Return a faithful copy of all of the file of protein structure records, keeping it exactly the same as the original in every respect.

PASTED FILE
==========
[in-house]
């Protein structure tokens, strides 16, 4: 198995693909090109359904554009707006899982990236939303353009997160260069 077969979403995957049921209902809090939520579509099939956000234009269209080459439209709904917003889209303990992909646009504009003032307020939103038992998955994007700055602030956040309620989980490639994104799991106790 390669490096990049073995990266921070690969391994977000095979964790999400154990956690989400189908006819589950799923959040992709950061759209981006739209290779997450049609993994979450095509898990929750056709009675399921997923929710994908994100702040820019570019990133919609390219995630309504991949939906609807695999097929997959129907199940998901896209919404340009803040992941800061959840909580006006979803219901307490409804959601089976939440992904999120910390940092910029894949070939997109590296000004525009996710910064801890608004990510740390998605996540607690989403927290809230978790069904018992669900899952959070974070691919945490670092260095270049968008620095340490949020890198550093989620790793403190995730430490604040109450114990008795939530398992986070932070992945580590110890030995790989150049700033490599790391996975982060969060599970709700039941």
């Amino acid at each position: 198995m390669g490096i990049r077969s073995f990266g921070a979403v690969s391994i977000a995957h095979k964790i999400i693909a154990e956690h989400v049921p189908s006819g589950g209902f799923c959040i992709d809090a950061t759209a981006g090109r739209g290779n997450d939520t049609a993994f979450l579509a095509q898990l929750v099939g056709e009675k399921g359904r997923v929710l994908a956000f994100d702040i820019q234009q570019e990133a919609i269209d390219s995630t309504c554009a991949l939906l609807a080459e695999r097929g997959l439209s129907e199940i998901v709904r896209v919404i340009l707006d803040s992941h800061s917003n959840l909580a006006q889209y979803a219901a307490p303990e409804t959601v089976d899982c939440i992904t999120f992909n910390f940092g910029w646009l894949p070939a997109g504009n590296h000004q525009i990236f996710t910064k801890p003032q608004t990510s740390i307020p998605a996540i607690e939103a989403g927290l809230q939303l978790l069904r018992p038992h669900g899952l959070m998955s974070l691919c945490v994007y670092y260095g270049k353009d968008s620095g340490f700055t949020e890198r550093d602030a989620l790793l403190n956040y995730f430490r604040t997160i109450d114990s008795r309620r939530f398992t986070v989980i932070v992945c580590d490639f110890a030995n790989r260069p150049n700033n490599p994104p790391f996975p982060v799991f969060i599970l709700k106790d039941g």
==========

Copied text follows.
[in-house]
């Protein structure tokens, strides 16, 4: 198995693909090109359904554009707006899982990236939303353009997160260069 077969979403995957049921209902809090939520579509099939956000234009269209080459439209709904917003889209303990992909646009504009003032307020939103038992998955994007700055602030956040309620989980490639994104799991106790 390669490096990049073995990266921070690969391994977000095979964790999400154990956690989400189908006819589950799923959040992709950061759209981006739209290779997450049609993994979450095509898990929750056709009675399921997923929710994908994100702040820019570019990133919609390219995630309504991949939906609807695999097929997959129907199940998901896209919404340009803040992941800061959840909580006006979803219901307490409804959601089976939440992904999120910390940092910029894949070939997109590296000004525009996710910064801890608004990510740390998605996540607690989403927290809230978790069904018992669900899952959070974070691919945490670092260095270049968008620095340490949020890198550093989620790793403190995730430490604040109450114990008795939530398992986070932070992945580590110890030995790989150049700033490599790391996975982060969060599970709700039941």
């Amino acid at each position: 198995m390669g490096i990049r077969s073995f990266g921070a979403v690969s391994i977000a995957h095979k964790i999400i693909a154990e956690h989400v049921p189908s006819g589950g209902f799923c959040i992709d809090a950061t759209a981006g090109r739209g290779n997450d939520t049609a993994f979450l579509a095509q898990l929750v099939g056709e009675k399921g359904r997923v929710l994908a956000f994100d702040i820019q234009q570019e990133a919609i269209d390219s995630t309504c554009a991949l939906l609807a080459e695999r097929g997959l439209s129907e199940i998901v709904r896209v919404i340009l707006d803040s992941h800061s917003n959840l909580a006006q889209y979803a219901a307490p303990e409804t959601v089976d899982c939440i992904t999120f992909n910390f940092g910029w646009l894949p070939a997109g504009n590296h000004q525009i990236f996710t910064k801890p003032q608004t990510s740390i307020p998605a996540i607690e939103a989403g927290l809230q939303l978790l069904r018992p038992h669900g899952l959070m998955s974070l691919c945490v994007y670092y260095g270049k353009d968008s620095g340490f700055t949020e890198r550093d602030a989620l790793l403190n956040y995730f430490r604040t997160i109450d114990s008795r309620r939530f398992t986070v989980i932070v992945c580590d490639f110890a030995n790989r260069p150049n700033n490599p994104p790391f996975p982060v799991f969060i599970l709700k106790d039941g």